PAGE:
Payments systems in the US – A sleeping giant awakes

 

This weekend as we joined in wishing our American friends and family around the world a wonderful Independence Day, my thoughts turned to how Payment Systems are changing in historic ways in America, in many ways setting off a chain reaction that will transform the way we transfer value, not just in the US but world-wide.

 

The danger was that the land that introduced the first universal credit card back in 1950 had done such a good job of meeting consumer needs that it would be hard to get people to adopt new methods. It took a number of different initiatives of a decade or more to finally get this to happen.

 

Mobile Payments starts to take off at last

Did you know that mobile payments in America are expected to grow from $3.5b spent by 16 m shoppers in 2014 to a massive $27.5b by next year? Even then this will still be just a fraction of the $4.3t retail store payments made in the US. The common man or woman in America is seeing changes in the way they pay for tolls on the roads and how they pay each other, as well as pay bills and shop online.

 

Digital wallets – not there yet, but on the move

For the longest time it seemed as if this would not happen, especially after the strong push towards digital wallets in 2011 seemed to fizzle out. However now it seems this was simply the calm before the storm. Each side has reinforced itself as major battle commences to win hearts, minds and mobile wallets, but this time I believe what happens in America will not stay in America.

 uschipandpin

The US market becomes NFC-ready

Finally this year we have seen important moves towards new forms of mobile payments vi a NFC, QR Codes, MST, BLE and more, with a reported 70% increase in mobile commerce in the US since 2012.

On the one hand US POS is finally beginning to support EMV, as the October 2015 deadline looms.  As the difference between the cost of contactless and non-contactless terminals is not vast, retail outlets are increasingly becoming NFC-ready.

 

Retailers look for online and mobile innovation

On the other hand top US Retailers have finally realised that the future of their brands depends on a golden braid of inextricably woven marketing and payments campaigns that rely on ever deeper market understanding to help get, keep and grow their customer base.

As in other countries, transport is becoming one of the first applications for consumer adoption of digital payments, as existing methods for paying get removed and replaced by new ones. Online payments are now widespread, but fear of loss of identity and security breaches still leaves a gap to be filled, causing a lot of focus on biometrics, authentication and fraud prevention. However for adoption to deepen across America the real driver will be offers and marketing campaigns.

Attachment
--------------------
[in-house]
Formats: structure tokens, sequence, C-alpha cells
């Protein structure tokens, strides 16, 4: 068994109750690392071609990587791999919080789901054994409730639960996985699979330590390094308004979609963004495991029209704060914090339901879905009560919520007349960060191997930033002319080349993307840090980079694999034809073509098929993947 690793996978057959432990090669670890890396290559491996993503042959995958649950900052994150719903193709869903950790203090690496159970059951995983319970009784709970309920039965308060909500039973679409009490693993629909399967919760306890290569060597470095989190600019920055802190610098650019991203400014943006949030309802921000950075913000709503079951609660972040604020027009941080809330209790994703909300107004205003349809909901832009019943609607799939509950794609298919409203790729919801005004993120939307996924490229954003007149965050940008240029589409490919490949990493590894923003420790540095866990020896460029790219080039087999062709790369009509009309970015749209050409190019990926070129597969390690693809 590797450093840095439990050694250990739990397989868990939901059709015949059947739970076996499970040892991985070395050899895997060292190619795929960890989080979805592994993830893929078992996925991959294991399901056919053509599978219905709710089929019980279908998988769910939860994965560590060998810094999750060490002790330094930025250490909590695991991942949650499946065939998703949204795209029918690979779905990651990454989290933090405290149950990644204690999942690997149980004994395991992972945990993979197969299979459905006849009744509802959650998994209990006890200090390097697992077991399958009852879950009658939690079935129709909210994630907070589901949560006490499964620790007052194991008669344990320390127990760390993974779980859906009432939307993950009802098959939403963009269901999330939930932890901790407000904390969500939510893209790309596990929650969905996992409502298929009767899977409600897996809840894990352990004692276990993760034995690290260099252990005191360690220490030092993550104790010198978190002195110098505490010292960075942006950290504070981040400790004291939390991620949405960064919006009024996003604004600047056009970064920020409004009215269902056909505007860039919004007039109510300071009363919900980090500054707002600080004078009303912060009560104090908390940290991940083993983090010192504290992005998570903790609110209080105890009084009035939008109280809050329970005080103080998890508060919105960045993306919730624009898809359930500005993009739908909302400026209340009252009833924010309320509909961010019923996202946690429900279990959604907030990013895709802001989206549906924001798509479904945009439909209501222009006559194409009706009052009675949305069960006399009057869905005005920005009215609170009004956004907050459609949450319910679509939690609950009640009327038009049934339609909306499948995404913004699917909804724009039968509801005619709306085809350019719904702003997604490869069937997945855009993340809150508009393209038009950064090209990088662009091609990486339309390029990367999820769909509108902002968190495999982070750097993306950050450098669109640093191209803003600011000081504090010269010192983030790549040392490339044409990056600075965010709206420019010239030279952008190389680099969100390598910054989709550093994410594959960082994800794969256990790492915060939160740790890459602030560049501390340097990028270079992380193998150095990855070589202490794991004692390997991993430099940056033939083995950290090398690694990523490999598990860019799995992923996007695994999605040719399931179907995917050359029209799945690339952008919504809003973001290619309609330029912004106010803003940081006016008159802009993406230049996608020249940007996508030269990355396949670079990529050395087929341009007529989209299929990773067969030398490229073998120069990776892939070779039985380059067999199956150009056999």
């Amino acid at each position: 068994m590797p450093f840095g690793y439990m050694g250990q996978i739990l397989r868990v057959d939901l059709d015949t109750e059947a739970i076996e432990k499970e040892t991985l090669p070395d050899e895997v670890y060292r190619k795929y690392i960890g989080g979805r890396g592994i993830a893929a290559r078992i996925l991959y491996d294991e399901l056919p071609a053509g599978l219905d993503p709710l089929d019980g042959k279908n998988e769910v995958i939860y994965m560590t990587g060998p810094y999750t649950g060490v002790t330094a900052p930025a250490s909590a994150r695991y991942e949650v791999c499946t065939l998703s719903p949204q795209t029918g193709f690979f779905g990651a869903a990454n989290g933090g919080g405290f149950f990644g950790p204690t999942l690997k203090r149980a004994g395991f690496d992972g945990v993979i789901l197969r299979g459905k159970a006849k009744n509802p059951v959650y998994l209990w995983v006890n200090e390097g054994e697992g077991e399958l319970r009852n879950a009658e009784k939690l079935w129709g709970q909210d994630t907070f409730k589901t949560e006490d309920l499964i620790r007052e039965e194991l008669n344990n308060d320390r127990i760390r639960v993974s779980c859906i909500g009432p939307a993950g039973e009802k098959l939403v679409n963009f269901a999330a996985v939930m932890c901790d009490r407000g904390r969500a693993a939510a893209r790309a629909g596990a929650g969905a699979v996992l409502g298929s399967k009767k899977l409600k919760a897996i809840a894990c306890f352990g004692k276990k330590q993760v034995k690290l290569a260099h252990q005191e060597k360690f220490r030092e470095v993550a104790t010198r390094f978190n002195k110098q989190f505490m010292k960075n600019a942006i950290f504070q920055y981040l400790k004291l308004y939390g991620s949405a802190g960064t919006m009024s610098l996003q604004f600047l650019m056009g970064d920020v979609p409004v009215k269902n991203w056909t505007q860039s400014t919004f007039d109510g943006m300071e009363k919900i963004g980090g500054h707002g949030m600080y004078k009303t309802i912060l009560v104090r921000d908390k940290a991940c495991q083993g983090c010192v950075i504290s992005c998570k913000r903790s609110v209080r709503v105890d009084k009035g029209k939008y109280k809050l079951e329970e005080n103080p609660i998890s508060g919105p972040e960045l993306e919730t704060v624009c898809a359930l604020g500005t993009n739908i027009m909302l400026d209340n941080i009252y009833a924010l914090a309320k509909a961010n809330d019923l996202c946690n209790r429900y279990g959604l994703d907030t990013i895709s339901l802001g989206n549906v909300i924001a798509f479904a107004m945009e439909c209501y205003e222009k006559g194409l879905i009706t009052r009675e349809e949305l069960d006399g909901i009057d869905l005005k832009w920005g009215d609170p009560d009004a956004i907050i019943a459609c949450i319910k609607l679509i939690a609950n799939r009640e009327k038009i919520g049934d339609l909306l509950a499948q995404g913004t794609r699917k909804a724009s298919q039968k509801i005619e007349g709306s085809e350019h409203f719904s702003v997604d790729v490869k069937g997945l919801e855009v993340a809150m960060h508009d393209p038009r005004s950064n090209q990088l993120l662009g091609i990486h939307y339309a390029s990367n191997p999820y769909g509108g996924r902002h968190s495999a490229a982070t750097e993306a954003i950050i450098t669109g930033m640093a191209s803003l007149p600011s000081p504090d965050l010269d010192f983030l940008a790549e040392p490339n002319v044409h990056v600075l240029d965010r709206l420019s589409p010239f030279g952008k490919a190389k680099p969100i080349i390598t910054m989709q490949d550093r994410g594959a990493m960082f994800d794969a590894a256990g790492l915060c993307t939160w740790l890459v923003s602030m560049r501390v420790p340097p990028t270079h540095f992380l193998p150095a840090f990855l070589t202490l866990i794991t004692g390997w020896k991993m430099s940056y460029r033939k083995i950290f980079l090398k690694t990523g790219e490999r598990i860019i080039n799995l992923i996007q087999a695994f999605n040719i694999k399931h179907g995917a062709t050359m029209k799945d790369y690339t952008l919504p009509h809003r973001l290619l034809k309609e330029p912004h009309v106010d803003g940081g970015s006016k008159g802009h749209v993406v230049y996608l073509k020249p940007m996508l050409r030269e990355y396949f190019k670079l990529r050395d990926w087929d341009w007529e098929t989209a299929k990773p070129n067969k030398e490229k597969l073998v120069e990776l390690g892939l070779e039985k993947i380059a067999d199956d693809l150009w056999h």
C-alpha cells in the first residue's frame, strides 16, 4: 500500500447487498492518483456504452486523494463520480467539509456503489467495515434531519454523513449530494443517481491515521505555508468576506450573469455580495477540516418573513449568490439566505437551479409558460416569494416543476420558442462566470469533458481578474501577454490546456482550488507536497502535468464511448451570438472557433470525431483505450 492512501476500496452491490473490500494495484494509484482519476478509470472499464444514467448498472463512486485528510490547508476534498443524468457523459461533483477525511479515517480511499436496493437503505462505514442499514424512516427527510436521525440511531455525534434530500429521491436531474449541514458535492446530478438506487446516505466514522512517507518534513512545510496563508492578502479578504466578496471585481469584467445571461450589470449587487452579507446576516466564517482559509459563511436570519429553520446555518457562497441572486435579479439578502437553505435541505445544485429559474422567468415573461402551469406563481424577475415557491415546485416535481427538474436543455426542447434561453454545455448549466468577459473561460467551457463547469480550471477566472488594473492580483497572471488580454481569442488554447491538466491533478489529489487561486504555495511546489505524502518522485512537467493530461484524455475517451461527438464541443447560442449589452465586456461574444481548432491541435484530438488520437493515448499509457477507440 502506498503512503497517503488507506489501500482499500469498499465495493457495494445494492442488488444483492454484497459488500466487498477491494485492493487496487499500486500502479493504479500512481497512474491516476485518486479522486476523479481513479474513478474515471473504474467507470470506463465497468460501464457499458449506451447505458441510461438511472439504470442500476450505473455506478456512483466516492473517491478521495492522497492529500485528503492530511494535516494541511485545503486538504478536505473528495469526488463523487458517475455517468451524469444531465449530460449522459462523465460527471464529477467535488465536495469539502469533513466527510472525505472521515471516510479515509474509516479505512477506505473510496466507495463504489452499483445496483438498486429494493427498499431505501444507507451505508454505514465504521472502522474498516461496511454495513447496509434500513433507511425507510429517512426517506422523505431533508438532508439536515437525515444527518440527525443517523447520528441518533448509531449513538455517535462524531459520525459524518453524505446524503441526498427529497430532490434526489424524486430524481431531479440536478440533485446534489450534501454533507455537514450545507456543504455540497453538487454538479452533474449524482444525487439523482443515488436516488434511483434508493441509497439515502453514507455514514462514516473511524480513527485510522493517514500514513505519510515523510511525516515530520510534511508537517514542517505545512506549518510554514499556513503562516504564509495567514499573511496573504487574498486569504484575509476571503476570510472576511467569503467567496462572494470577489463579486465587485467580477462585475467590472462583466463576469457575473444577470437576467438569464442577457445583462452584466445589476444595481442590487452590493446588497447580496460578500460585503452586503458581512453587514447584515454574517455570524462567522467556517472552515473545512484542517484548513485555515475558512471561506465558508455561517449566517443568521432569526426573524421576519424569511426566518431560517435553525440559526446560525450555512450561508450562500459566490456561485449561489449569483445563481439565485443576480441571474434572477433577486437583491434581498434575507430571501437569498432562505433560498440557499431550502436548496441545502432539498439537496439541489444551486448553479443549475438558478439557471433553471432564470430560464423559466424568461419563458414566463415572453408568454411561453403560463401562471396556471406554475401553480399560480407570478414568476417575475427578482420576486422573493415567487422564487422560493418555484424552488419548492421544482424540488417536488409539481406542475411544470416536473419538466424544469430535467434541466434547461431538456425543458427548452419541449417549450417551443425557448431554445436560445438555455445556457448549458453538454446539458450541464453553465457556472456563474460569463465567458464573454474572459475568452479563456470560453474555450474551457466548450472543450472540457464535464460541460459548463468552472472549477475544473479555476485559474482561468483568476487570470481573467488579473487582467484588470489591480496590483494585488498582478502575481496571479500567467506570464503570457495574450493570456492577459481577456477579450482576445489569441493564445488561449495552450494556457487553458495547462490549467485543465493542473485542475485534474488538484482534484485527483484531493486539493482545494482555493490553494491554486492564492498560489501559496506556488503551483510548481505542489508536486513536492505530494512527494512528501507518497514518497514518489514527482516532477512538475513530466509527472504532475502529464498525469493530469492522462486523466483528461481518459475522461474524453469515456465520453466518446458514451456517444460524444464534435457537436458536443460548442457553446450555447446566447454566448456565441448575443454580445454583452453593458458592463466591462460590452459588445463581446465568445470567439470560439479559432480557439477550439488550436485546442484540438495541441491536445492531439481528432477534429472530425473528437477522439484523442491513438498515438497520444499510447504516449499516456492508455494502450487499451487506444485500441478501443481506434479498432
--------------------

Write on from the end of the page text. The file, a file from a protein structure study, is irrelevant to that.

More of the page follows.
Marketing  and Payments: Perfect Partners

Here is where mobile payments comes into it’s own, with a unique appeal with respect to marketing. By 2016 over 196 million smartphone users become accessible to persuasion to buy in new ways. When Amazon was founded on July 5, 21 years ago (Happy Anniversary Amazon!), Jeff Bezos and team showed that deep understanding of what we want can actually be used to help us in finding what we’re looking for without proving overly offensive. Now we are at the cusp of a new revolution, as every possible route is being explored in pursuit of a new American Dream. The subtlety with which the new marketing capabilities are used will largely decide how quickly people adopt new payment methods.

 

Loyalty provides an incentive for change

Today store-issued credit cards and store rewards are being added to Apple Pay, Google Android Pay. Soon Walgreens hopes their 80 million members of Balance Rewards program will be able to use loyalty points with Apple Pay, and all eagerly anticipate smartphone, device and watch payments to increase. The new mobile payments methods will allow consumers to save on their shopping, by directly saving with the use of loyalty rewards.

 

American providers look for world markets

But this time American providers have a much larger canvas. If they get the digital loyalty-payments nexus right, there are other markets in a high state of readiness across the Atlantic that can help their brands grow. Apparently I am not the only one to leave my loyalty card behind, on the day when I find a retailer has one of their nicest sales on - in the UK unused loyalty cards reportedly cost us shoppers an estimated £5.2 billion.

 

The future – real time payments

But as I have said before, the real value comes when channels are made to properly work together, and this is what is starting to happen in the US. On my recent visit a short while ago I found payments really getting embedded into very interesting user experiences thanks to growing investment in FinTech.

Consumers and merchants are likely to see a lot of value-add over the coming months and years as Americans increasingly declare independence from cash payments, especially if payments can become real-time, something that has proven elusive until now. Importantly, it will not be long before the ecosystems grow beyond the US, and partnerships that are under formation now are likely to be important at least in the first phase of expansion.

 

Happy Independence Week America!

Lincoln_Memorial_July_4th_1

Facebooktwittergoogle_plusredditpinterestlinkedinmail